Today (Tuesday 12th of June 2018!) I woke up at 2000m and it seems about time I got another post up here to mark the event, it’s been a long time coming.
I arrived up here yesterday having had a lovely send off from J & S in St. Pancras before boarding the chunnel train for Paris. That went OK though I realised that I had really loaded myself up. Things started to go a bit off piste with the transition from Paris Gare de Nord to Paris Gare de Lyon. Getting off the train was slow owning to the sheer pressure of people and all our luggage and although the connection only involves one intermediate stop, the train took for ever to come and I missed my booked departure by about five minutes. SNCF were relentless despite it having been frankly impossible to have made the transition any quicker and hence, in my view, their booking error: it had to be a new ticket (ouch) and a three hour delay for the next train and a bus instead of a train for the last stage from Chambery to Aime. Their Email says that was down to meteorology and certainly neighbouring parts of France were having horrific storms with sufficient rain falling in an hour or so to cause severe flooding. For amusement, here’s are some ‘photos which hardly convey the beauty of the Lac de Bourget that we shot past shortly before Chambery.
And here is quintessentially French railway architecture of the station in Aime.
I opted to stay the night in Aime which is the main village/town of the commune and over a 1000m below my destination. The next morning I decided to stay two nights when I discovered that Decathlon, which I wanted to visit to get a pushbike for my stay here, is closed on Sundays. So I stayed two nights in the lovely Hotel Palanbo. J and I stayed there for a few nights back in summer 2003 when we made a flying (actually, driving) visit here and put the offer on the appartment I’m in now. Lovely little hotel with wonderfully friendly and relaxed staff, great simple breakfast and excellent wifi/internet! Sunday was greyish with the sun mostly struggling to get through low cloud but, as well as trying to get as much done with the internet while I had it, I had time to find Decathlon but more aesthetically, to revisit the wonderful basilica church and the Tour Montmayeur: a 15th C defensive tower.
That’s the Tour Montmayeur poking up above the surrounding houses and now, a rather grey skip around the lovely basilica.
That’s approach to the west end also showing how much snow there is still on the high slopes. That view shows that the priorities for the basilica were that it be defensible as well as a place of worship: not a lot of window or door as a proportion of the wall area.
Moving to my left, here’s the north face of the nave. It’s called a basilica but I think the structure is a hybrid between simple basilica form and the cruciform standard that was largely to replace that. Does the name here refer to the architectural form or something else, something about the status of the church within the Catholic hierarchy of the area? I’d do some sleuthing but I am now on 3/4G internet only and need to ration myself very strictly until I can get a landline in and broadband.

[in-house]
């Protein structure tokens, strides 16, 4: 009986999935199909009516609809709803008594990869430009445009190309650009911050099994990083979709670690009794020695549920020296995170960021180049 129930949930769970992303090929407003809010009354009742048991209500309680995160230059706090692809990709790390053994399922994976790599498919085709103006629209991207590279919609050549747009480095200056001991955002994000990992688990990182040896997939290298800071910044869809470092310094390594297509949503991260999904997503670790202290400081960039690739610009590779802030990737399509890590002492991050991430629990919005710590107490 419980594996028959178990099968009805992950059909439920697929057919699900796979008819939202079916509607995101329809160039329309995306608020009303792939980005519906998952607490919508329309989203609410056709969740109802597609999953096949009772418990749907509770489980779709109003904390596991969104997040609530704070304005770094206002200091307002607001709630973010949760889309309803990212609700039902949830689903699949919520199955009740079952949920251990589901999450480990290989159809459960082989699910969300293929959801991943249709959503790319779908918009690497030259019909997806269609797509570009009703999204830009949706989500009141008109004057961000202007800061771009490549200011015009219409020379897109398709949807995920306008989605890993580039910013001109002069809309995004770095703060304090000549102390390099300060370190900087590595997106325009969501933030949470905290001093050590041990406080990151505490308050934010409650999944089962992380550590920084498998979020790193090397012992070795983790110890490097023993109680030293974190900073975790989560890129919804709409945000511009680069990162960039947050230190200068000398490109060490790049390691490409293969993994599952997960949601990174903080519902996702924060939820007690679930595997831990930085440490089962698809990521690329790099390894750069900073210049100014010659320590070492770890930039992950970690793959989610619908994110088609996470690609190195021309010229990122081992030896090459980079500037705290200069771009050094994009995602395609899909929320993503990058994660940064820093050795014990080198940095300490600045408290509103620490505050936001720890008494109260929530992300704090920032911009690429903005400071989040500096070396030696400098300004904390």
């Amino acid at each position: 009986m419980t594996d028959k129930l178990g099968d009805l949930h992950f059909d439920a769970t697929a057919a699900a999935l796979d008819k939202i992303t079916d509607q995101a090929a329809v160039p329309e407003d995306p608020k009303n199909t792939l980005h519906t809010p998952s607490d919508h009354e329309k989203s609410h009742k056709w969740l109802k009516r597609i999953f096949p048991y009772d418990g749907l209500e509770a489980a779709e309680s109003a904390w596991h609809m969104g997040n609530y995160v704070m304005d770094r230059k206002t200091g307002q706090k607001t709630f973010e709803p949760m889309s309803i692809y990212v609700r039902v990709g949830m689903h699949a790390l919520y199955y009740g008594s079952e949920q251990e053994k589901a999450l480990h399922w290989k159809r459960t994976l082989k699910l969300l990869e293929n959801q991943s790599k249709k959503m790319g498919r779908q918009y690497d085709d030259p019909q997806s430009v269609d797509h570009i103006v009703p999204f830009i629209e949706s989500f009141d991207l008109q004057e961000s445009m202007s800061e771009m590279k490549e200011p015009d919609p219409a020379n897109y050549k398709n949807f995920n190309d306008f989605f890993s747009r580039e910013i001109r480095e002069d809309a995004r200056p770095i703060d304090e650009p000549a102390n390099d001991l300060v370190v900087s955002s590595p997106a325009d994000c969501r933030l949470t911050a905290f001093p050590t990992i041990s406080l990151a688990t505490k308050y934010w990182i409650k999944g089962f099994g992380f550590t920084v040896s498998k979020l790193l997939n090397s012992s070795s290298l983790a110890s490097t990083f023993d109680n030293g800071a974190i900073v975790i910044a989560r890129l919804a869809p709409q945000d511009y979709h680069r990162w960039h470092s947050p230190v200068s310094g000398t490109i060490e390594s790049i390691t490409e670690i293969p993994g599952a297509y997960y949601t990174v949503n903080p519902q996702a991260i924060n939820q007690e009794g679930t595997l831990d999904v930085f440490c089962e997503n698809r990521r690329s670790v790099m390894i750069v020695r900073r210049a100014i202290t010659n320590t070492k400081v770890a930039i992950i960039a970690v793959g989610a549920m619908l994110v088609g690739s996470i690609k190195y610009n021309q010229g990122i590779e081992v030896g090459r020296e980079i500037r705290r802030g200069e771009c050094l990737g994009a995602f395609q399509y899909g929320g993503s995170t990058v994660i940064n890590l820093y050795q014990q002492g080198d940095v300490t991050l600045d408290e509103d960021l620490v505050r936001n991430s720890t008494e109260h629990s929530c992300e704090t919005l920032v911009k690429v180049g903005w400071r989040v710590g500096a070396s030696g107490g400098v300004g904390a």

I’m pretty sure that those have always been blind arcades, not windows at ground level. There was a black redstart clearly nesting in a niche in the tower. I’ve always had an affection from them as I seem to remember a childhood book, whose name I’m not sure of now, started with the child at it’s centre, falling and I think breaking his arm climbing in bombed ruins in London shortly after WWII trying to get closer to a black redstart. I’d never heard of them when I read the book but resonated with the risk taking, or really with the ambition that drove it.
Here’s the beautiful (to my mind) East end with its apse and two little chapels.
I’m a sucker for this sort of simple architecture. My guts say the apse was added at least a hundred years after the nave and tower. My fingers are itching to go sleuthing but I must resist!
Detail high on the tower.
Simple but still so effective with the light recessing of both the whole window and the arches.
Sunday evening I found the Restaurant l’Atelier (hm, Google has it as “L’atelier”, I’m sure the French would capitalise it differently, again, must resist more sleuthing!) Wonderful small restaurant, two friendly blokes have been running it for four years now and, though I like the usual Savoie/Tarentaise food with its typical peasant stress on calories and on locally available protein (here beef and cheese), this was different.
Up here yesterday and today I’m in a very different world. It’s stunning to me how much snow simply hasn’t melted from the end of the ski season at Easter. This was the most they’ve had here for 30 years. If I were mad enough I think I could get my skis and ski boots out from the cave (storage cupboard in the basement) and walk up about another 800m and I think I could have hundreds of metres of one of the high red runs to myself. I suspect that the surface of the snow is horrible and I’m not tempted but when I’ve got the bike I will cycle up there to look at it. From here it looks as if pretty much everything up on the highest point in the domaine would be skiable.
When the sun’s out it’s lovely, when it’s not, it’s pretty cold still and this internet rationing is a challenge but I’m here and the hermitic life adaptation had started. More on that in the next day or two, then back to more about Malta if I can find the Mbytes that’ll need!